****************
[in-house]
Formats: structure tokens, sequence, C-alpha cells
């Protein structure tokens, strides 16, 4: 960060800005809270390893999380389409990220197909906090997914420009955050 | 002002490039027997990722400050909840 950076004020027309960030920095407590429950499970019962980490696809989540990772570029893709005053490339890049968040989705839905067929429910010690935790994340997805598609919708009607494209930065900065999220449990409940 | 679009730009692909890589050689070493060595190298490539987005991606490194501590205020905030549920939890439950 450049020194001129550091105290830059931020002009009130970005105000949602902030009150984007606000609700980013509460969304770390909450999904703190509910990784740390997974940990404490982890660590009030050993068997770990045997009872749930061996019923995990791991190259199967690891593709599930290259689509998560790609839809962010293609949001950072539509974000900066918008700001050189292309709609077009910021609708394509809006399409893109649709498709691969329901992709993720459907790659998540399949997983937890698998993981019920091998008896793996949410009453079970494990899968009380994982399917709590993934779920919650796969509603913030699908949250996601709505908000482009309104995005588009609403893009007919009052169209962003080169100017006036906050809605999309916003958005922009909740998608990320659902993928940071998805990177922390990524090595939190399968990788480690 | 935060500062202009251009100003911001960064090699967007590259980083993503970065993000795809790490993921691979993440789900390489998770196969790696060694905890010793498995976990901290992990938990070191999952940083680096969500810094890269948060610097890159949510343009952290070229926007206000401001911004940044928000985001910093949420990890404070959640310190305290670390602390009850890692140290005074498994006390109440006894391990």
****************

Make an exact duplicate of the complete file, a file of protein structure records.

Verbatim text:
[in-house]
Formats: structure tokens, sequence, C-alpha cells
């Protein structure tokens, strides 16, 4: 960060800005809270390893999380389409990220197909906090997914420009955050 | 002002490039027997990722400050909840 950076004020027309960030920095407590429950499970019962980490696809989540990772570029893709005053490339890049968040989705839905067929429910010690935790994340997805598609919708009607494209930065900065999220449990409940 | 679009730009692909890589050689070493060595190298490539987005991606490194501590205020905030549920939890439950 450049020194001129550091105290830059931020002009009130970005105000949602902030009150984007606000609700980013509460969304770390909450999904703190509910990784740390997974940990404490982890660590009030050993068997770990045997009872749930061996019923995990791991190259199967690891593709599930290259689509998560790609839809962010293609949001950072539509974000900066918008700001050189292309709609077009910021609708394509809006399409893109649709498709691969329901992709993720459907790659998540399949997983937890698998993981019920091998008896793996949410009453079970494990899968009380994982399917709590993934779920919650796969509603913030699908949250996601709505908000482009309104995005588009609403893009007919009052169209962003080169100017006036906050809605999309916003958005922009909740998608990320659902993928940071998805990177922390990524090595939190399968990788480690 | 935060500062202009251009100003911001960064090699967007590259980083993503970065993000795809790490993921691979993440789900390489998770196969790696060694905890010793498995976990901290992990938990070191999952940083680096969500810094890269948060610097890159949510343009952290070229926007206000401001911004940044928000985001910093949420990890404070959640310190305290670390602390009850890692140290005074498994006390109440006894391990």